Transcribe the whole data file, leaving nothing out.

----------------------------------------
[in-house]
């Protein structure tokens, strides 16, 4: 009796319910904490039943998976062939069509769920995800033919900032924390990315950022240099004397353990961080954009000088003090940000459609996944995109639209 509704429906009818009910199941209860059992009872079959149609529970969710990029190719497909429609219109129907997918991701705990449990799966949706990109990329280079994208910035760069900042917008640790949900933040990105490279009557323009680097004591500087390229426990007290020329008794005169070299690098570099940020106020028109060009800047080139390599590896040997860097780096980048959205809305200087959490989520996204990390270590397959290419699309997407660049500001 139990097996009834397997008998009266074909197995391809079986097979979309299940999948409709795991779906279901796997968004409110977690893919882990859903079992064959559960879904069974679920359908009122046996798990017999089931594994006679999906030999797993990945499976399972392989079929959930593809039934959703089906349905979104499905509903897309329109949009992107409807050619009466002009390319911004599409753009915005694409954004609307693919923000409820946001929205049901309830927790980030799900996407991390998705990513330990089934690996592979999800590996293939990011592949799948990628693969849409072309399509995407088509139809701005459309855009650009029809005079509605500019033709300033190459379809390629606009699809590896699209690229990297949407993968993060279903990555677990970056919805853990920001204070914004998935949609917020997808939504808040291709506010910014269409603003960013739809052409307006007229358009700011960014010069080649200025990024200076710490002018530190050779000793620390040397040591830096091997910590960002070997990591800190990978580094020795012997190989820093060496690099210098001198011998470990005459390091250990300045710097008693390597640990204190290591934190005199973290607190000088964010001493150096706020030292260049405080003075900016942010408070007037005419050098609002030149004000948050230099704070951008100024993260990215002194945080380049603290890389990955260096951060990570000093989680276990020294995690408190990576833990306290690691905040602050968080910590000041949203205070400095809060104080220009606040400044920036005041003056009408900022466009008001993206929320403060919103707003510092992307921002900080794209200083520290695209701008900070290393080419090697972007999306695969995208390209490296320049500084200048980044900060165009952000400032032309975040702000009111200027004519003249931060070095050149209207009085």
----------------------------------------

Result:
[in-house]
């Protein structure tokens, strides 16, 4: 009796319910904490039943998976062939069509769920995800033919900032924390990315950022240099004397353990961080954009000088003090940000459609996944995109639209 509704429906009818009910199941209860059992009872079959149609529970969710990029190719497909429609219109129907997918991701705990449990799966949706990109990329280079994208910035760069900042917008640790949900933040990105490279009557323009680097004591500087390229426990007290020329008794005169070299690098570099940020106020028109060009800047080139390599590896040997860097780096980048959205809305200087959490989520996204990390270590397959290419699309997407660049500001 139990097996009834397997008998009266074909197995391809079986097979979309299940999948409709795991779906279901796997968004409110977690893919882990859903079992064959559960879904069974679920359908009122046996798990017999089931594994006679999906030999797993990945499976399972392989079929959930593809039934959703089906349905979104499905509903897309329109949009992107409807050619009466002009390319911004599409753009915005694409954004609307693919923000409820946001929205049901309830927790980030799900996407991390998705990513330990089934690996592979999800590996293939990011592949799948990628693969849409072309399509995407088509139809701005459309855009650009029809005079509605500019033709300033190459379809390629606009699809590896699209690229990297949407993968993060279903990555677990970056919805853990920001204070914004998935949609917020997808939504808040291709506010910014269409603003960013739809052409307006007229358009700011960014010069080649200025990024200076710490002018530190050779000793620390040397040591830096091997910590960002070997990591800190990978580094020795012997190989820093060496690099210098001198011998470990005459390091250990300045710097008693390597640990204190290591934190005199973290607190000088964010001493150096706020030292260049405080003075900016942010408070007037005419050098609002030149004000948050230099704070951008100024993260990215002194945080380049603290890389990955260096951060990570000093989680276990020294995690408190990576833990306290690691905040602050968080910590000041949203205070400095809060104080220009606040400044920036005041003056009408900022466009008001993206929320403060919103707003510092992307921002900080794209200083520290695209701008900070290393080419090697972007999306695969995208390209490296320049500084200048980044900060165009952000400032032309975040702000009111200027004519003249931060070095050149209207009085």